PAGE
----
When I open a Zelda game, even if it’s a remaster, I always hear the sound of a treasure chest opening in-game—bah da da dah hh hh! With Twilight Princess, it was as if it’s suddenly 2006 and my GameCube is as desperate for this game as I am. Nintendo made the deal even more tempting by offering the soundtrack, which any Zelda fan would love to have in their collections, as well as a beautifully detailed amiibo. Twilight Princess is my equal-favourite Zelda game, and I hope that any dedicated Zelda fans who are reading this appreciate the time I’ve put into this instalment over the last ten years and consider me appropriately qualified to assess it as a HD remaster.
Usually, I’d start by talking about the narrative, but this one has a story so well-known and explored over the last ten years, I’ll instead focus on what’s changed. As it’s a HD remaster, I expected some gratifying graphical updates and the updated art in 1080p floored me. The detail in the weapons and how smoothly the mechanics worked made me wonder if the game was ever actually hard, or if I just couldn’t clearly see what I was doing. From the filigree detail on the dominion rod to the pattern of a Bulblin’s shirt through a zoom lens, I was impressed throughout the entire play through. Things that were always borderline blurry, most areas during twilight periods, for example, have become the haunting version of the light world that I’d always pictured them as. Areas I’d always run through mid-task deserved my attention, as did the oddly detailed faces in every conversation or cutscene. Ten years of not being creeped out by Zant crumbled, too: Zant in HD feels like a close up from Silence of the Lambs.
I was waiting for a glaring change to some pivotal part of Twilight Princess, though didn’t notice one until my first temple. I feel crazy saying this, but I think Link climbs and moves on vines faster now. I even put on the Wii version then swapped back to Wii U to test it out. I’m putting it down to having far better control on a Wii U pro controller than a Wii-mote or GameCube controller, but it felt like one of a few actions, such as riding Epona, that were more efficient and less frustrating. The other adjusted mechanic I loved was having the gamepad set up as a personal GPS; I used the pro controller with the gamepad propped up showing the map, so I could have my HUD almost empty to better enjoy the updated picture. The gamepad didn’t make item switching any better or worse, nor did it do much for saving and collection viewing. Using it to aim with the bow was much more precise than the old Wii, but that’s expected with the new hardware.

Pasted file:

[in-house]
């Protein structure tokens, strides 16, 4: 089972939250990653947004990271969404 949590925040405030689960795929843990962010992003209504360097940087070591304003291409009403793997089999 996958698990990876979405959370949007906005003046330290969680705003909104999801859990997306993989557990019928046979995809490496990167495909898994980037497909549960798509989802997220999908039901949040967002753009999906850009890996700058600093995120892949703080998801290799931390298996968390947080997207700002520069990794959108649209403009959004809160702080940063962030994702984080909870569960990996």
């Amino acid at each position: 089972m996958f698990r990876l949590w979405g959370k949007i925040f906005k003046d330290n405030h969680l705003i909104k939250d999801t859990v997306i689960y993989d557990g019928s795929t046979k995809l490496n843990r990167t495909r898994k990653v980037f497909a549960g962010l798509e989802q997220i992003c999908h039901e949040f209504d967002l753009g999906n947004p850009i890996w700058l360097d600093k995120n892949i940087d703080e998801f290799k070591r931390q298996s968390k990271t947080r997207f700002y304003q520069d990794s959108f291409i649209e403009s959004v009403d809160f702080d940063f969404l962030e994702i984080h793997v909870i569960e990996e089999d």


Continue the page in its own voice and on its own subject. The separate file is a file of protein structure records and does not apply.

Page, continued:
As for definite changes, the amiibo is the most notable as it completely removes you from the game and into a separate mini adventure. Midna and Wolf Link pause your game and warp you to the Cave of Shadows; those that have played this before will recognise it’s similarity as the seemingly endless cave found in Gerudo desert late in the game. While this dungeon is only doable in wolf form, it is optional and gives those who have finished the story more than once a little extra to do. The previously released LoZ amiibos have small benefits providing arrows or hearts, or if you like a challenge, then Ganondorf gives all enemies double the power against you. If the whole thing is too easy for you play, try “Hero Mode”: you take twice the damage, or four times if combined with the Ganondorf amiibo. I hated Hero Mode, not because it was difficult, but because Link held his sword in the wrong hand. Blasphemy.
Once the awe of the new details in everything from the facial expressions to the tree house décor had worn off, I made my next discovery in the first temple. I was busy showing off for my son, racing around the temple explaining everything as I ran through it when the wrong item popped out of what should have been a rupee chest; say hello to the Hylian stamp. There are 50 of these throughout the world to collect, the entire alphabet and several character and item-based designs included. While my collection is barely half complete, I’m enjoying having a new collectible to show off in Miivsere, instead of finding rupees I don’t need. The bigger wallet available is also cool, but, again, if you’ve clocked this at least once you know that money is easy to come by. Finding poes has now also been given a very cool upgrade with a lantern that glows blue in their presence, giving Link and Bilbo Baggins something in common.
I already loved this game long before we met again, and I am so happy it received the full HD treatment so another generation could fully appreciate it. Or, more importantly, so I could play it once more and love the water temple, hate on the floor masters of Twilight Palace, and re-meet some of the odd individuals that populate my favourite place all over again. Twilight Princess HD didn’t feel like a space filler for a slow release period, but more like a gift to fans for remaining loyal for so long. Although, Nintendo, as far as gifts go, maybe next time don’t go to the trouble of bringing every detail to HD; I could have done without the improved detail of Fyer’s back-fat filling my screen.